Despite all the salacious stories included in Ava Gardner: The Secret Confessions, my favorite story from the book is fairly chaste, revealing nothing about Mickey Rooney’s libido or Frank Sinatra’s penis. The story involves an aged Gardner meeting Dick Snyder, the CEO of Simon & Schuster, the publishing company planning on publishing her memoirs. “Didn’t anyone tell you?” she objects. “I stopped auditioning a long time ago, honey.” Desperate to live up to her image as “the world’s most beautiful animal,” Gardner called in her favorite cinematographer Jack Cardiff, who rearranged the lamps in her living room, placed a key light above her chair, and placed a shadow over the half of her face that had been frozen by a recent stroke. The story reveals the crafty ambition and aching vulnerability behind Gardner’s tell-it-like-it-is persona. Perhaps the reason the story resonated with me is because it is among the only stories in the book that touches upon Gardner’s mastery of her craft. Cardiff was the cinematographer of her two best star vehicles, The Barefoot Contessa and Pandora and the Flying Dutchman. He, unlike the book’s author Peter Evans, knew how to create the mystique of Ava Gardner.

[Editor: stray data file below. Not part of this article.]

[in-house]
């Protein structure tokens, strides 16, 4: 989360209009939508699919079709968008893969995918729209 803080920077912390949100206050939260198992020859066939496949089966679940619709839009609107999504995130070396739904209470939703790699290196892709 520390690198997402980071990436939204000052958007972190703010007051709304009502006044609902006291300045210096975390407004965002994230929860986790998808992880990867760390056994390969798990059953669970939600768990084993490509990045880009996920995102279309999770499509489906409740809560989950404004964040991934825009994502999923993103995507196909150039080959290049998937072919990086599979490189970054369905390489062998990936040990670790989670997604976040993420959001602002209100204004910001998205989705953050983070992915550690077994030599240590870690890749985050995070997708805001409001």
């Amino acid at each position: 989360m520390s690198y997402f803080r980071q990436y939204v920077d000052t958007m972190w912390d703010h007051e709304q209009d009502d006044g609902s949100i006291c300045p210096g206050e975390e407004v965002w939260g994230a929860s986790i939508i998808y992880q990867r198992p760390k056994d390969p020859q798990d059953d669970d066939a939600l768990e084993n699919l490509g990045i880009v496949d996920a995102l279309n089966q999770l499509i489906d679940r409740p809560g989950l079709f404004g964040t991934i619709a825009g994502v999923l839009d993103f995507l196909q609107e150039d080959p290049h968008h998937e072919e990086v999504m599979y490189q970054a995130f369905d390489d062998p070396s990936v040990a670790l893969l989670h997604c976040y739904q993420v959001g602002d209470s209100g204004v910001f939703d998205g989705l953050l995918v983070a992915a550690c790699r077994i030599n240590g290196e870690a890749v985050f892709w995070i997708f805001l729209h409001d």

Peter Evans, a journalist and writer, thought he was being Punk’d when Ava Gardner asked him to write her memoirs in 1988, but it turned out to be all too true. Ava, you see, needed the money. “I’m broke honey,” she said. “I either write the book or sell the jewels. And I’m kinda sentimental about the jewels.” But before making the ultimate decision, Ava had to be certain that Evans was not a “faggot.” In what cannot be described as her finest moment, she explains, “Don’t get me wrong. I get on fine with fags, I just prefer dealing with guys who aren’t.” (Later in the book, Gardner describes the difference between gays and fags: “Gays make the best ‘walkers.’ They are good company. You can tell them your secrets. They are useful to have around. They bathe a lot. A woman can go to bed with a gay. At a pinch. Faggots… they’re something else. They are cruder.”) Insisting on having a straight man ghost her memoirs may have been Gardner’s mistake here. I’m guessing what she was looking for was another adoring man to fall in love with her, but what she got was a man who couldn’t help but see Gardner purely as a sexual creature and purely in relation to the men in her life. Evans never digs deeply into Gardner’s stunning career, nor into her relationships with other women. When Ava asks Evans about his thoughts on The Barefoot Contessa, he responds, “It’s flawed but it’s still an interesting picture. I’d like to see it again before we deal with it in the book.” The film is mentioned later in the book, mostly to relay some gossip on Humphrey Bogart, but nowhere does the author describe watching it again. In fact, it’s hard to gauge from reading the book how many of Gardner’s films Evans studied before sitting down with her. His research seemed more focused on reading Sinatra biographies than assessing Gardner’s career and influence as a woman and an actress.